The setting is Czechoslovakia, though it could have been almost any country in the region. Ethnic disr
Wanda Hartzenberg
This book, a historical romance came as a pleasant surprise.
The plot line is simple, can Jews stay out of the hands of Nazi Germany when anti Semitism is at a high? The subplot was amazing. The author plays off prejudice against a continent in a constant state of change with their people a diaspora group of settlers. In such a Europe, where do you turn to? The fact that you were born Jewish but are not a practicing Jew must count for something, must it not? Surely it will. But in a world where
Ella Hansing
Though we journey through this work with fictional characters, it is evident early on that this piece is comprehensively researched – the thoroughness of detail in no way detracts from the story told through the different personalities the author has created and placed within such a turbulent time in history. I particularly enjoyed tracing after the protagonist Greta as she evolved (like the other cast members were forced to do so through their rapid changing lives) through her sweet, simple, ea ...more
Robert Carter
The Luck of the Weissensteiners is an epic tale about a Jewish family living in Bratislava, and the environs in the years running up to WW2 and beyond. It is much more than a holocaust story – it is an account of how Hitler’s Nazi propaganda came to be regarded as the truth, how people started to behave as a result and the total upheaval which accompanied the war and the aftermath.

Fischer gives an account of the history and this is mirrored by the actions of the characters. This provides a powe
John Hanley
Absorbing and utterly convincing.

This is a tour de force from a writer completely confident in his material and research. The opening had me so gripped that I started to fall in love with Greta Weissensteiner and wanted to elbow Wilhelm aside and rescue her from his dusty bookshop. But as I have already read so much about this period I felt the tentacles of dread reaching out to throttle me as the inevitable approached and despatching Wilhelm would only have removed the Weissenteiners luck!
I have been slogging my way through this for almost three months. It is a very well-researched account of another spot on the map invaded by the Nazi's, Czechoslavakia. I learned a lot as a result, but it was kind of like learning in school. Not entertaining. Too clinical. Stilted, monotone conversations that felt like I was reading a translation from another language. I did like Greta a great deal as she always seemed to bring out the best in people, but not many other characters were as likeab ...more
Mary Josefina Cade
War. A word at the centre of a vortex of anger, despair and random acts of cruelty. The Weissensteiners are caught up on the outer edges of the Second World War but the consequences are still devastating. Set mainly in Bratislava, Christoph Fischer's intense book views this conflict from an Eastern European perspective.

As the Weissensteiner family discover, in a war zone all choices are between disaster or catastrophe. Everyone is terrified and fighting for survival. Rumour and suspicion create
Mike Meyer
This was a fantastic book. I was enthralled all the way through. I felt as if I were actually part of the action. The characters were all drawn so vividly. This book is full of history. It was so well researched, and yet it reads like a thriller, twisting its way through the horrors of World War II and its awful impacts on individuals, families, and cultures. As I read, I literally felt I was part of the action. I wanted to hide in terror at times, scream in anger at times, and even laugh at tim ...more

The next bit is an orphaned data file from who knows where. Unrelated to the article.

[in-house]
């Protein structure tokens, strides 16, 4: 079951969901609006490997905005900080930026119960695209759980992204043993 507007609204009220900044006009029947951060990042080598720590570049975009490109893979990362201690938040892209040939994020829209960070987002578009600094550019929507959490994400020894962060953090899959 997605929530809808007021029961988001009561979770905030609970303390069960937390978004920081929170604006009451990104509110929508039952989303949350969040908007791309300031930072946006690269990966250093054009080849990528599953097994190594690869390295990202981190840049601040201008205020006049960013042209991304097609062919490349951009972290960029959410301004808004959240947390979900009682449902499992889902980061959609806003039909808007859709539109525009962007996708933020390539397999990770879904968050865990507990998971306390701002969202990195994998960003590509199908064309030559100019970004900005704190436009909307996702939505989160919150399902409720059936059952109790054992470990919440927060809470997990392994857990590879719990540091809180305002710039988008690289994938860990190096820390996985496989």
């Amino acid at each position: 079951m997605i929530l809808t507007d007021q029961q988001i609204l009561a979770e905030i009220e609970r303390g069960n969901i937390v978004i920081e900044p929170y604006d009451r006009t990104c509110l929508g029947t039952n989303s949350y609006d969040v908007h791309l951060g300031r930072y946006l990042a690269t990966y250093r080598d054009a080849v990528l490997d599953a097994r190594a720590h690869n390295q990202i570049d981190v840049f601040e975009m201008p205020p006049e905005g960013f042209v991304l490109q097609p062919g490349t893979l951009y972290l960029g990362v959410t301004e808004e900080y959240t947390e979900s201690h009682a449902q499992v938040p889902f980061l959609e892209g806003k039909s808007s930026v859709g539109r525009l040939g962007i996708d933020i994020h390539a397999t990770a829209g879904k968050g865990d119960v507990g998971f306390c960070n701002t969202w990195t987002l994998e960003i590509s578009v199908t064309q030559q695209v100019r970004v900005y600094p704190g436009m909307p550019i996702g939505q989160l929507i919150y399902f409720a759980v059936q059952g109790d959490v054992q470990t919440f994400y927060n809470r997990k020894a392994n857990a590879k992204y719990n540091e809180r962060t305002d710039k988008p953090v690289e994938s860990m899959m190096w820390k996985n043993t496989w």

Bob Rector
It is fitting that the central characters in Christoph Fischer's “Luck of the Weissensteiners” are a family of weavers who create beautiful, finely-crafted tapestries. This book is also a beautiful, finely-crafted tapestry chronicling the plight of one family of Eastern European non-practicing Jews as they struggle to survive the storm of hatred ravaging their country during WWII. It's depiction of the most magnificent and the most vile of human nature during the collapse of civilization is epic ...more
Alan Hardy
This epic tale covers the period from the 1930s to the end of World War Two and is initially centred in Bratislava in Czechoslovakia and on a romance between Greta, a Jewish woman who is something of a bookworm, and Wilhelm, a German bookshop assistant. When Greta falls pregnant, they get married, and then the perspective of the story changes. It is no longer a love affair viewed against a historical background of cataclysmic world events, but becomes the intricate recording of the fate and fort ...more
Elizabeth Braun
The Luck of the Weissensteiners written by Christoph Fischer chronicles the struggles of one Jewish family to survive WWII in Bratislava. The tale begins in 1933 with Greta, the family’s eldest daughter, falling in love and marrying a scholarly German, Wilhelm. Greta moves in with her in-laws and helps work their farm. As time passes, more and more anti-semantic policies spread across the border from Germany into Slovakia. Eventually Wilhelm is so poisoned by the propaganda that he returns to Be ...more
Steven Malone
The Luck of the Weissensteiners – Book 1 of the Three Nations Trilogy by Christoph Fischer

A story that needs be told; ‘lest we forget’.

I give Christoph Fischer’s The Luck of the Weissensteiners – Book 1 of the Three Nations Trilogy 5 Stars.

Here is a powerful story of the fate of Eastern Europe through the years of tragedy that was World War II. The author shows us, through the eyes of the Weissensteiner family, the disintegration of the whole of human experience from the pressures exerted upon
Kayla (The Bookish Owl)
Originally seen on: The Bookish Owl